Friday Quick Tip: Beginners Oil Paint Weathering
For some time now, I've known about using oil paints for use on scale models. It's one of the many tools in the military modelers repetoire that are used quite frequently and quite commonly. So what's so great about it? What can this do that I can't do with a wash? I decided to sit down and find out a couple of weeks back and was extremely surprised, and happy, with the results.
As you can see above, you need a few things that you likely don't have already. Of course, you'll need to pick out some oil paint colors that will work for what you're working on. I decided to pick up a few standard military modeling colors, a dark brown, a yellow and a white. The only one you'll see me using in today's tip will be burnt umber. You'll also want to have a brush that will be dedicated to painting in oils. Finally you'll need some sort of thinner medium. In this case, I've gone with Odorless Mineral Spirit
Other materials you'll find useful will be a dropper, a plastic palette such as the one featured here in our cleaning tip, and a can of spray varnish. In this tip, I've used GW's Purity Seal to seal everything.
I've gone with a great resin base from IronHalo.net I picked up from BoLSCon last month as my test piece. It's got a lot of nooks and crannies to really test out the effects of the oils, as well as a few nice flat areas. As always, your basecoat color is really up to you and your style. I've gone with Chaos Black GW spray because it will be an overall darker piece. If you're having issues picking an appropriate base color to work from, check out this Ask the Corps article for some tips.
Ok, so I know I am skipping an entire step that we've talked about before, but for the purposes of this tip, I think we'll be alright! Here I've painted the entire surface Boltgun Metal. I used two thinner coats as to not obscure the details we are trying to pick out with the oils.
Now the fun starts. Here I've taken the top off the burnt umber and am pulling paint directly from the tube. I then dabbed the brush on randomly along spots and areas I wanted weathered. Don't be too worried about getting things exact, unlike acrylics or even washes, you have all the time in the world to get the paint just where you want it. Once you've gotten things roughly where you want them, it's time to break out the thinner medium.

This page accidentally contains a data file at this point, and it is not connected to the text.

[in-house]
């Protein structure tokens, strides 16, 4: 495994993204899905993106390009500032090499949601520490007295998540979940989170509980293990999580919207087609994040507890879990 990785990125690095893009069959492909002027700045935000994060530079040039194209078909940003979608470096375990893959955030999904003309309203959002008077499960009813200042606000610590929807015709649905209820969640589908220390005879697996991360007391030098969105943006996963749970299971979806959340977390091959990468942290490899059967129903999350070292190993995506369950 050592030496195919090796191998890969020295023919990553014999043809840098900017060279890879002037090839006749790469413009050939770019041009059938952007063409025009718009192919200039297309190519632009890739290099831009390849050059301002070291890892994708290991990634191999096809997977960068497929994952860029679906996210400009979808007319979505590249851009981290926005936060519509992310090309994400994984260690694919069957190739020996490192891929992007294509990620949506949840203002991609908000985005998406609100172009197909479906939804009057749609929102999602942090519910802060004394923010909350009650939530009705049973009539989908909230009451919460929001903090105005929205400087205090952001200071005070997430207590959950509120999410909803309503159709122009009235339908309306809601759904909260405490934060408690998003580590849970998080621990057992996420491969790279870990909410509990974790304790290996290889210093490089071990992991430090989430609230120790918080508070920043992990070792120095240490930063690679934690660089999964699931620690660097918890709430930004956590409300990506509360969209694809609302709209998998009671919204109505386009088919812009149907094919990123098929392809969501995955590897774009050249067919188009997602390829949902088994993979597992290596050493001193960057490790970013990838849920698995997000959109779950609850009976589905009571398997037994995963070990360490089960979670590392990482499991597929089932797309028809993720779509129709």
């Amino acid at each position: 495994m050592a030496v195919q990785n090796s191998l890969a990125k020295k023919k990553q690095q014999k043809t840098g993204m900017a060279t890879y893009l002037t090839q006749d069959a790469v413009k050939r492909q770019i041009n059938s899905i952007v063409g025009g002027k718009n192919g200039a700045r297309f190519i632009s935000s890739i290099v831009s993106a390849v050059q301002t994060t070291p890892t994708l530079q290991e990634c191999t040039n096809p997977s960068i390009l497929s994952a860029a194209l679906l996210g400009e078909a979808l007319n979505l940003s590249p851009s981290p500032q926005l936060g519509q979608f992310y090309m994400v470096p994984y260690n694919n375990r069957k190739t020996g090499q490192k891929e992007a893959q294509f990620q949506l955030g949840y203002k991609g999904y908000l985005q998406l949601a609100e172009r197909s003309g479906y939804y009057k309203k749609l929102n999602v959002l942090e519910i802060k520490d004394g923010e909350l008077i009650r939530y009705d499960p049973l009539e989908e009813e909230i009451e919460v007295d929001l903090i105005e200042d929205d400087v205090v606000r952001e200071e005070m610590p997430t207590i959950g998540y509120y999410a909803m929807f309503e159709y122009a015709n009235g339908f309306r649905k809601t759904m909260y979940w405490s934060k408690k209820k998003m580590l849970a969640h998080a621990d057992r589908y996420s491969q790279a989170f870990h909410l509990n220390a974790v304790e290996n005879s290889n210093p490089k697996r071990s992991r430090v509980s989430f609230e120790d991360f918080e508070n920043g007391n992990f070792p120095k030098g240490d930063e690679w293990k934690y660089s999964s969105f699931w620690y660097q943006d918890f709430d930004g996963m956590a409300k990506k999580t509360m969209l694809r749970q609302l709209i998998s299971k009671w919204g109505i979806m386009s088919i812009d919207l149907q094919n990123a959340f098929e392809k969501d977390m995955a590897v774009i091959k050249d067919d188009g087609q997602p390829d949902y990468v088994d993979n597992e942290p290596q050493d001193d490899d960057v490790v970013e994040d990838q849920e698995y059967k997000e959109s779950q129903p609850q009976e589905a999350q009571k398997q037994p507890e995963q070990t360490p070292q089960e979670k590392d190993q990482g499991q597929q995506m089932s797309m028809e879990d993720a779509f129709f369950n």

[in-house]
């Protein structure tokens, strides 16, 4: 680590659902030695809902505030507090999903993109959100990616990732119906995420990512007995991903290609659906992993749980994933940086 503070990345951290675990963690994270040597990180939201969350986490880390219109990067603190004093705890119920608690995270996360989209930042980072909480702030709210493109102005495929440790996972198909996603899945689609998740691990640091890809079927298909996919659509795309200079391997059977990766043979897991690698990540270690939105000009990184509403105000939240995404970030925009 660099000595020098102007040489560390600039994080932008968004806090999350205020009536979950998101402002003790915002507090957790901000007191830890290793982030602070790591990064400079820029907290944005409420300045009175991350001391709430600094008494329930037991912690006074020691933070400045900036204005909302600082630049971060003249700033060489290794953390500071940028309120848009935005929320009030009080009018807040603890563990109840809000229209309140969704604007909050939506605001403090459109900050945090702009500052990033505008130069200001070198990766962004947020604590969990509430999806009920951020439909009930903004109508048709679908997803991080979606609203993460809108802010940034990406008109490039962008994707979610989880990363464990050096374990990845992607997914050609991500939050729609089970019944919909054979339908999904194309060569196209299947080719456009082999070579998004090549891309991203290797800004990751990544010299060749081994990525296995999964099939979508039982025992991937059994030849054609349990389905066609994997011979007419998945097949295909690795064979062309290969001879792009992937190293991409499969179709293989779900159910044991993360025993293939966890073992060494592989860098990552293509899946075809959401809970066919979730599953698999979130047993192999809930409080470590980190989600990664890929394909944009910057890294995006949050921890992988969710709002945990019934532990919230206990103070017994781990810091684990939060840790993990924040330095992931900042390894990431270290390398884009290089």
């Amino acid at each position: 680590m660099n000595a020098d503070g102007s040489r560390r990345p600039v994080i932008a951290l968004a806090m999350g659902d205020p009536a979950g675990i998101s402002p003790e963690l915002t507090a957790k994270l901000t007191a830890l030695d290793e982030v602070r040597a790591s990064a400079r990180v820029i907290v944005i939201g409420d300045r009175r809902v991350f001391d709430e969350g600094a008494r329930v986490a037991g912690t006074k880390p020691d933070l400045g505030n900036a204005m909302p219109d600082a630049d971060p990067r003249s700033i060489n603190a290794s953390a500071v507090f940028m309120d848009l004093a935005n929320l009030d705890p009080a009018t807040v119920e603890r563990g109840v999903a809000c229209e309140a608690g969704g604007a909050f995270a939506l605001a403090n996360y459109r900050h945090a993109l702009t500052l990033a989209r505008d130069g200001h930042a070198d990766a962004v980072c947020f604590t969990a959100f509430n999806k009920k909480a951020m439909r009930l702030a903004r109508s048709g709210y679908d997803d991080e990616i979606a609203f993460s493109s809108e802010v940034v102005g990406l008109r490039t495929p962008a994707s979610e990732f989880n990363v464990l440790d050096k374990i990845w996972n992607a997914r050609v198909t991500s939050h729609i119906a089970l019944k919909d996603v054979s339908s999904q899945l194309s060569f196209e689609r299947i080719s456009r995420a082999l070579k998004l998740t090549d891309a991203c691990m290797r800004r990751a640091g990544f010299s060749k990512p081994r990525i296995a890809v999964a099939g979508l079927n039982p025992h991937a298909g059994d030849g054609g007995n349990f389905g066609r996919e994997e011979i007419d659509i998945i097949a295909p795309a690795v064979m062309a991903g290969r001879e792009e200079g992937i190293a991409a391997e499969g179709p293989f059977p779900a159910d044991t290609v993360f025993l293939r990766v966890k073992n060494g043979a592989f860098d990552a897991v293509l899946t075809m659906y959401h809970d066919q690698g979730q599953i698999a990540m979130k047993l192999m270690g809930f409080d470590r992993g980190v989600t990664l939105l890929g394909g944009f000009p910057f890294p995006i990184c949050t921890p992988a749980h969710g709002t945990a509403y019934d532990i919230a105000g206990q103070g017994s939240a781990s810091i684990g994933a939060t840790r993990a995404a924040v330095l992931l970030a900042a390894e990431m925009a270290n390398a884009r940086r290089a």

This is where the eye dropper came in handy. Take a few drops of your thinner medium and drop it into one of the wells on your plastic palette. Then take your brush and swirl it about in the medium, this will dilute what is on the brush, and give you a nice wash of color to work with as you spread your color around.
With your brush charged with thinner, it's time to thin out the oils on the model. Wipe the oil streaks and spots you were put on the piece earlier with your brush. The color will start to pool and go translucent. Use this to work it into the crevices and details. You'll notice you have complete control over how much and where the color goes. If the gradient on a flat surface isn't to your liking, wipe it away and try again.
Oils are going to take practice, but it's practice well worth your time, as you have 100% control over your finished product. Compare this with normal washes where many times you are victim to the whims of gravity and viscosity of the wash. Continue to work your oils until you are satisfied with the effect. Once you are finished, let the piece dry.
Oils take some time to dry, so be a bit more patient with them. I believe I waited a day before messing with this piece. No reason to ruin the work I put into it by getting overzealous! When I came back to it, and it was dry, I hit the entire piece with a spray of Purity Seal to lock in all the hard work! Oil paints require this step and they never truly dry as an acrylic does.
So why bother? Control. Just in this small test of the technique, I've found I had far more control with the color than I would have ever imagined. The long dry time gives you a near infinite ability to get things just how you want them. It just takes a bit of thinner medium and you're working again! The long dry time is also one of the drawbacks though. Don't expect to do any work on a piece back to back with oils. It's just not happening. But a bit of additional time to contemplate what's going on next is usually a good thing, especially on display pieces!
This is my first experiment with oil paints on models and I can see myself using them on many different projects in the future. As I learn more about them, I'll be sure to pass that knowledge on to everyone here as well!
If you have experience with oils, we'd love to hear some beginners tips.